Here are a couple of guys, on Mother's Day, in the afternoon cutting apart a thirty something year old diesel locomotive.
I stopped the truck to take pictures of the machine. That they were there that day cutting the old machine apart was the proverbial pearl in the oyster.
And yet, as much as I focused on them, they paid me less than heed. These guys had a job to do, on a Sunday, and they weren't going to stop and break for some idiot with a camera.
So here is work. Pure and simple. Doing something that somebody, aside from you, feels has value and compensates you commensurately. It's simple, cut apart a machine for scrap and yet it isn't. These guys are being paid by the hour or the job. If the former, they probably get a bonus for finishing quickly. If the latter, then the less time they spend cutting, the more they make. They feel the same stress to perform as you or I feel "ensuring the customer's experience" or "managing the overall relationship." We all go home feeling we've either made a difference or need to try harder to hit that target.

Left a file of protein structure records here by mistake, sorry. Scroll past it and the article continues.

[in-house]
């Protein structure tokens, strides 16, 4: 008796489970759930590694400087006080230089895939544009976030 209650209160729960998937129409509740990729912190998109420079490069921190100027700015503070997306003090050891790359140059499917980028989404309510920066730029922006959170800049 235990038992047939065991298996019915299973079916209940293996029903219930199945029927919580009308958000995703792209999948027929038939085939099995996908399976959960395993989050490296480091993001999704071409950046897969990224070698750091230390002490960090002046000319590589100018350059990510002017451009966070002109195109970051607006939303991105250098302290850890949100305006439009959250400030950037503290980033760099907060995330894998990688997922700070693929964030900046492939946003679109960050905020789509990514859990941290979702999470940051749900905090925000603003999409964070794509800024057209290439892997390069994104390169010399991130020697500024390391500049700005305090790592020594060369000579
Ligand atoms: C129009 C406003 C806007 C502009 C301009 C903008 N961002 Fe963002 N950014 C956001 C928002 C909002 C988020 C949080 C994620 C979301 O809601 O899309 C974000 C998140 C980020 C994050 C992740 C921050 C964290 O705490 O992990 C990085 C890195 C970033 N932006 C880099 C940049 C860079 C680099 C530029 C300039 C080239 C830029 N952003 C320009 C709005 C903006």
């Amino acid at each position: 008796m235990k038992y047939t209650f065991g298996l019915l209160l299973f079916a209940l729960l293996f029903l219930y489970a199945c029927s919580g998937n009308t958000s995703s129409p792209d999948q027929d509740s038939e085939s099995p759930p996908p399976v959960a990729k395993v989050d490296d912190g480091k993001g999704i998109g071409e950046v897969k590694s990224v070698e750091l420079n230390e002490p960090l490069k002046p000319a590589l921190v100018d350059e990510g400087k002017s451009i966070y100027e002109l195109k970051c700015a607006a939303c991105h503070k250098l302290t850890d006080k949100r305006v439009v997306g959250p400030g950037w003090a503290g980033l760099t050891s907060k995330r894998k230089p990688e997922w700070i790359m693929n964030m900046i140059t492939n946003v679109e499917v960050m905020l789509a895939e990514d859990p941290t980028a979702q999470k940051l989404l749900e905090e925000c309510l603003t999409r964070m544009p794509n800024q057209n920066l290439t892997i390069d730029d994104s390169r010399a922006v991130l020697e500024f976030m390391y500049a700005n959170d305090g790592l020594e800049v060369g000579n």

I like work.
It's what defines us. Not wholly, for we are sons and daughters and mothers and fathers well before we are welders, cooks, engineers and managers.
But it does define us, and that's not a bad thing. Work gives us purpose, direction, discipline and reward. Its not easy, it sometimes sucks and its often heart-breaking.
But I suspect, that given the choice between the balance of time in a chaise lounge and an alternative, most of us would pick the hammer, blowtorch, second shift, keyboard, camera, shovel, tractor and soldier on. It defines the character.